When I was six my brother and I were lucky enough to receive an original Nintendo game system for Christmas from our grandparents. If you weren’t a kid in the late 1980’s you may not understand the importance of such a gift, but for a six year old at that time owning a Nintendo was basically just short of the Real Presence of the Eucharist, so not God, but pretty close. Every Christmas after that we were each blessed with the gift of one extra game for our prized possession. One of our favorites was Punchout.
The point of the game was to take a small-statured boxer from humble beginnings to the champion of the world. One of the most difficult bouts was against an opponent named Great Tiger. He hailed from India and had a jewel in his hat that flashed before he would do his secret move, a tornado-like series of punches in which he would spin around throwing uppercuts. If you timed your punch right you could knock him out in one blow when he started this series so the temptation was to always go on the offensive when you saw that jewel start to sparkle.
The only problem was that if you missed your timing at all he would keep spinning and basically pound the snot out of you. There was, however, another route. If you stayed focused and crouched into a defensive stance you could more often than not weather the attack, but sometimes this meant you would run out of time before you knocked him out, meaning you would have to take your chances at a split decision, or judge’s ruling on who won the fight.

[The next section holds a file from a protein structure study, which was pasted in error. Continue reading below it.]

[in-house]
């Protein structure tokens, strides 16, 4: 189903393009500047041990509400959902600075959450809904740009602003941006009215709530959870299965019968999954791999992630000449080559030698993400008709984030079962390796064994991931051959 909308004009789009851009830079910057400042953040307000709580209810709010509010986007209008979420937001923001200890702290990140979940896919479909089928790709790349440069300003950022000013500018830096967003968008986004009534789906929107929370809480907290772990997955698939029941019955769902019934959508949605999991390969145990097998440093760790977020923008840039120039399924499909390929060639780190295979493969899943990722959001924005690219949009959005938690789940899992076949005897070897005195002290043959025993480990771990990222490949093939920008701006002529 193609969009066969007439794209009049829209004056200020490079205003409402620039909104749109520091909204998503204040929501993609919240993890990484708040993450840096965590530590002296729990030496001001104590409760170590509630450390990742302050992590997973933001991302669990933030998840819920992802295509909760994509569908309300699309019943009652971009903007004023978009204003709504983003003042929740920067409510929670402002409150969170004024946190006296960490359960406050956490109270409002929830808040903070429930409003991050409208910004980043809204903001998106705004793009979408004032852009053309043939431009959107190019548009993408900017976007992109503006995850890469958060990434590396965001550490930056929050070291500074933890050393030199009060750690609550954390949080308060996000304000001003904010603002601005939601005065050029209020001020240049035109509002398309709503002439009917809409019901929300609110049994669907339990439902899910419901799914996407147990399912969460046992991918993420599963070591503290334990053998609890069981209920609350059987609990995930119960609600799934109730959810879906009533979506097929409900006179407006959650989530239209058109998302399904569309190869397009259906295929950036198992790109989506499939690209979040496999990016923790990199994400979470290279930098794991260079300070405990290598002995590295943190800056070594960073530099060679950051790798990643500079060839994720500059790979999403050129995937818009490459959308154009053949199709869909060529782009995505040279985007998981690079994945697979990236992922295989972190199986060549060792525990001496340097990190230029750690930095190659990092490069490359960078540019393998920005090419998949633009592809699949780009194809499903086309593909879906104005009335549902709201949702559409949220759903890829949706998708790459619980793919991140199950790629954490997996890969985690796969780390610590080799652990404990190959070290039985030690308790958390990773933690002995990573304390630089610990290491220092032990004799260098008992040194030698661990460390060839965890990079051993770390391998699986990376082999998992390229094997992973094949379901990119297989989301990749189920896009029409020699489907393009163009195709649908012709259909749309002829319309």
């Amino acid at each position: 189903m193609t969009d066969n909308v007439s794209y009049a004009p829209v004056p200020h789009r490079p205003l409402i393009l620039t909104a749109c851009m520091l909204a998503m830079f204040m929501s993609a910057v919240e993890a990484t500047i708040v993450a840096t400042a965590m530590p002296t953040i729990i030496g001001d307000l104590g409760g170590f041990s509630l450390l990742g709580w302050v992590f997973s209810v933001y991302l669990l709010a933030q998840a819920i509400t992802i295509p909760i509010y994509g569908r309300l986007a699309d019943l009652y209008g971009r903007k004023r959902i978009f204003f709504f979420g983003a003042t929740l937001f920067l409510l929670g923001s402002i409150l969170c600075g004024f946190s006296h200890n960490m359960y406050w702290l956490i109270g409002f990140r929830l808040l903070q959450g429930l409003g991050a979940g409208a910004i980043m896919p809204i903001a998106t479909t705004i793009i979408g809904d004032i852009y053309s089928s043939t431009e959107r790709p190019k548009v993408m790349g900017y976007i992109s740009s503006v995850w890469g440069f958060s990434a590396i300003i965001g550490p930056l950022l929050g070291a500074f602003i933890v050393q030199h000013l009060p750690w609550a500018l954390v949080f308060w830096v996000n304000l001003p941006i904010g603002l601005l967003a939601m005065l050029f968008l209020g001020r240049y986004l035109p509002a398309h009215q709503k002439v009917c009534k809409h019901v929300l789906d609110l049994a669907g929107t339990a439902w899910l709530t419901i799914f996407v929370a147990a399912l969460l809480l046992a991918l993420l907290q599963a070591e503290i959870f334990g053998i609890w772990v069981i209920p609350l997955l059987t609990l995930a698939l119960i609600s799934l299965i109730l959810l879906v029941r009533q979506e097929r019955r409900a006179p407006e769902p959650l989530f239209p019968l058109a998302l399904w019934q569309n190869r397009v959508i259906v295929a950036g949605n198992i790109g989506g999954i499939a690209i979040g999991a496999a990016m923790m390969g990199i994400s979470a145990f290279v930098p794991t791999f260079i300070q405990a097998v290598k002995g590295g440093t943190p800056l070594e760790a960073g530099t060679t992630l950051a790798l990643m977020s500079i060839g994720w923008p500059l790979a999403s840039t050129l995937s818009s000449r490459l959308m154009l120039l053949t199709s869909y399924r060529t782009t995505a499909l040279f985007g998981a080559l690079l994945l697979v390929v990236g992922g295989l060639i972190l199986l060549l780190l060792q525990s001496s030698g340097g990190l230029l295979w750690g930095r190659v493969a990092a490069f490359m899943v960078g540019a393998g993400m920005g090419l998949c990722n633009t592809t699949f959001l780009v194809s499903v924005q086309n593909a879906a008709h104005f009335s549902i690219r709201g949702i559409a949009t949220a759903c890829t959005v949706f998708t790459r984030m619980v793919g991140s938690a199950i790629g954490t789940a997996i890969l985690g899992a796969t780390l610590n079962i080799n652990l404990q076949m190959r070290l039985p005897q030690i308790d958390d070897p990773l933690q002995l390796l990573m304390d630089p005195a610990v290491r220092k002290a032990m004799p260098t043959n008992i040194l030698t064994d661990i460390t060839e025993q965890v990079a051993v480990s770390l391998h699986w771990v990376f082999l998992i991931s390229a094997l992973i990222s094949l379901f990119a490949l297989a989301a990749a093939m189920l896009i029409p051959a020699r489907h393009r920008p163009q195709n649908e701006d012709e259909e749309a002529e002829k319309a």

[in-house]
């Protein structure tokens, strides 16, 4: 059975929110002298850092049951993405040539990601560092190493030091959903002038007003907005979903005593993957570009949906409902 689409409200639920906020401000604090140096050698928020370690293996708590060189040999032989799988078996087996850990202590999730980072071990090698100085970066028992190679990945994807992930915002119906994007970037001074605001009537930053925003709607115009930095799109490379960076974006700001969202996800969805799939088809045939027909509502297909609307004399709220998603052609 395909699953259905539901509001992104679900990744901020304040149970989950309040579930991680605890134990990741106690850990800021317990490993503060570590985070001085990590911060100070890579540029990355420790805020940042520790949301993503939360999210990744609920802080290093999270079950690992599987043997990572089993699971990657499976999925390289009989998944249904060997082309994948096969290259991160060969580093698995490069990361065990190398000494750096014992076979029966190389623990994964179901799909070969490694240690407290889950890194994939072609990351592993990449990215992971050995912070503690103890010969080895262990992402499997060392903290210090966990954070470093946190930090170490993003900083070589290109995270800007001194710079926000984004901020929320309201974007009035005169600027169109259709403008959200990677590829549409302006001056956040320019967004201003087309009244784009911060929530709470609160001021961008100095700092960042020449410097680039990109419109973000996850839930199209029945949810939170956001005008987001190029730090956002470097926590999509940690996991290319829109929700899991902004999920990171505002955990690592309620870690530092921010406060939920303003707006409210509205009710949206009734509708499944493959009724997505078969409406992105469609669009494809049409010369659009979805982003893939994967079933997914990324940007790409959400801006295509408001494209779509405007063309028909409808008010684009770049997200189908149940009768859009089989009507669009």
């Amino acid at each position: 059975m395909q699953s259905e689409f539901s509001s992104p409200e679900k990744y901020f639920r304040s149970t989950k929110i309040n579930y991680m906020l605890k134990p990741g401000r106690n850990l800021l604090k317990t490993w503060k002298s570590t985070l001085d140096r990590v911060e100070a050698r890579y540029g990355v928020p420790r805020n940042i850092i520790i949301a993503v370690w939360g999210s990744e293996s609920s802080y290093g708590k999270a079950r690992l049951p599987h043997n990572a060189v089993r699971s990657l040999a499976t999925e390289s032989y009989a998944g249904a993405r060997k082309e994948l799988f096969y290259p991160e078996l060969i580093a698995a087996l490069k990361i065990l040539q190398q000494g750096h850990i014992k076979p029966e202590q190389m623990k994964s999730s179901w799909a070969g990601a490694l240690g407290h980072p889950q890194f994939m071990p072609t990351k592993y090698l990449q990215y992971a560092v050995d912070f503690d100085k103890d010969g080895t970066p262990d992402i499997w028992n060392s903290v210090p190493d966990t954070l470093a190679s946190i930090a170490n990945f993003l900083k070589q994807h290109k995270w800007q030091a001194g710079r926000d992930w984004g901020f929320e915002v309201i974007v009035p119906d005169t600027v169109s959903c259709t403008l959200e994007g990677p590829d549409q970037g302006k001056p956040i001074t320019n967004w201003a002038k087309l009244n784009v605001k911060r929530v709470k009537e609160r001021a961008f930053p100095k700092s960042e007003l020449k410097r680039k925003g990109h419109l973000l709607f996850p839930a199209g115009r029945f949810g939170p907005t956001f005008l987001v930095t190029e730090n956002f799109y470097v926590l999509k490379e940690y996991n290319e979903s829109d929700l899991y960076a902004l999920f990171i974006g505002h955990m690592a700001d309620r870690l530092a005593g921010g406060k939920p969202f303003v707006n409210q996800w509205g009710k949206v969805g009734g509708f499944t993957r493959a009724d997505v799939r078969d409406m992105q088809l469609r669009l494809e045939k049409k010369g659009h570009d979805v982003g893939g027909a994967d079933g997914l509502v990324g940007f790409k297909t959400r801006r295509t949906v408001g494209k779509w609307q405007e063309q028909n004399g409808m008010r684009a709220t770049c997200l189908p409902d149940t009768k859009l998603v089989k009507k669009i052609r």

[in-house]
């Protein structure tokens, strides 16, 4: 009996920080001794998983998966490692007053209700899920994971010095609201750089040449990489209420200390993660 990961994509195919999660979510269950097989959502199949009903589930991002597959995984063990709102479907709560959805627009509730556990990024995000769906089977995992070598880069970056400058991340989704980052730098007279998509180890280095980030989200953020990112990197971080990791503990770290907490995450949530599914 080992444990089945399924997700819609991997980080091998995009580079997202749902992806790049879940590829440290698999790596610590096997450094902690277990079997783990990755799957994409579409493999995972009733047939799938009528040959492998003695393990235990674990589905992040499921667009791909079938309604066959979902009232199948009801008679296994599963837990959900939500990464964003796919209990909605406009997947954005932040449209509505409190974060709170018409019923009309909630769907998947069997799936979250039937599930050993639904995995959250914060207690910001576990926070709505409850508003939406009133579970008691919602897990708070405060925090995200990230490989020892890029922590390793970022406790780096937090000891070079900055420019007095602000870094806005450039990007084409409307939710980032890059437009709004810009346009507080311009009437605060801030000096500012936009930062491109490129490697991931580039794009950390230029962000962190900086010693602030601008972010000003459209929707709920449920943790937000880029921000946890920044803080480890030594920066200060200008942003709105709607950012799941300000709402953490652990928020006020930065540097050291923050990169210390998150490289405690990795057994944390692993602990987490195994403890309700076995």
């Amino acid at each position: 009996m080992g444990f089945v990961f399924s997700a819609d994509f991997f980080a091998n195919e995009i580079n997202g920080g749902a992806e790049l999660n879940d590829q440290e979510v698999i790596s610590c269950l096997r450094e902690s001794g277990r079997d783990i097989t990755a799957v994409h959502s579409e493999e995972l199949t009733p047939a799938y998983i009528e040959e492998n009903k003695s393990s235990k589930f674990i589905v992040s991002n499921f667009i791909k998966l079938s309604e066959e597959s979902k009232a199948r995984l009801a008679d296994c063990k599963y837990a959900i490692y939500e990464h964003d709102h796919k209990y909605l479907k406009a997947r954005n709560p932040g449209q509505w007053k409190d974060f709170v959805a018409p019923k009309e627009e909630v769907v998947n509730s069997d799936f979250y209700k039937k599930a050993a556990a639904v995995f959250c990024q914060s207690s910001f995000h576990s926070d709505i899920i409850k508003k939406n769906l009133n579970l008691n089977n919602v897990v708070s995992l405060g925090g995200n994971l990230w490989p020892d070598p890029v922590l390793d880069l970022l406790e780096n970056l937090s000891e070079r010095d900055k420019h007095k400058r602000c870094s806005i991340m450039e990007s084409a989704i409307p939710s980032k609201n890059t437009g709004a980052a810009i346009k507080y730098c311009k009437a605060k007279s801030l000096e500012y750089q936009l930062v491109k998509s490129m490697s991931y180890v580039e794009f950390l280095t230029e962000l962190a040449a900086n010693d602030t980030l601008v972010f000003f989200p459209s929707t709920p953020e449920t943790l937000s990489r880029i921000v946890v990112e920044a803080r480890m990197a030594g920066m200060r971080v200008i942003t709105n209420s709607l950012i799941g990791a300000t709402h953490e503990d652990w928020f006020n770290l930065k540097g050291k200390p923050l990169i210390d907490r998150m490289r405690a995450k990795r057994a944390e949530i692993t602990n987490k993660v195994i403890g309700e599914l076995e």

This memory was brought back to me earlier this week as I tried to make it through a patch of standard daily life temptation. It was surrounding an issue in which earlier in the day I had a clear understanding and plan in place should the temptation arise, but when the temptation came the waters were muddied a bit with all sorts of reasons to go another direction. I was frustrated because I thought I had the problem solved but the temptation wouldn’t subside. Then I remembered one of the spiritual rules we had learned while studying Ignatius of Loyola, something to the effect of “when the clarity of God is not with you make no decision.”
I had to laugh when I realized how much this was like my NES boxing career; you see, when things were going well in the game you could knock out that tiger every time, but if your timing was off that day you might as well turn over the controller to the next in line because you were as good as dead, that is, unless you hunkered down and tried for the split decision. In the spiritual life sometimes it is best to just throw up your defenses when temptation comes and ride it out instead of going for the glory. After all, God would never make you lose a split decision. Prayers Always, Fr. Joseph Altenhofen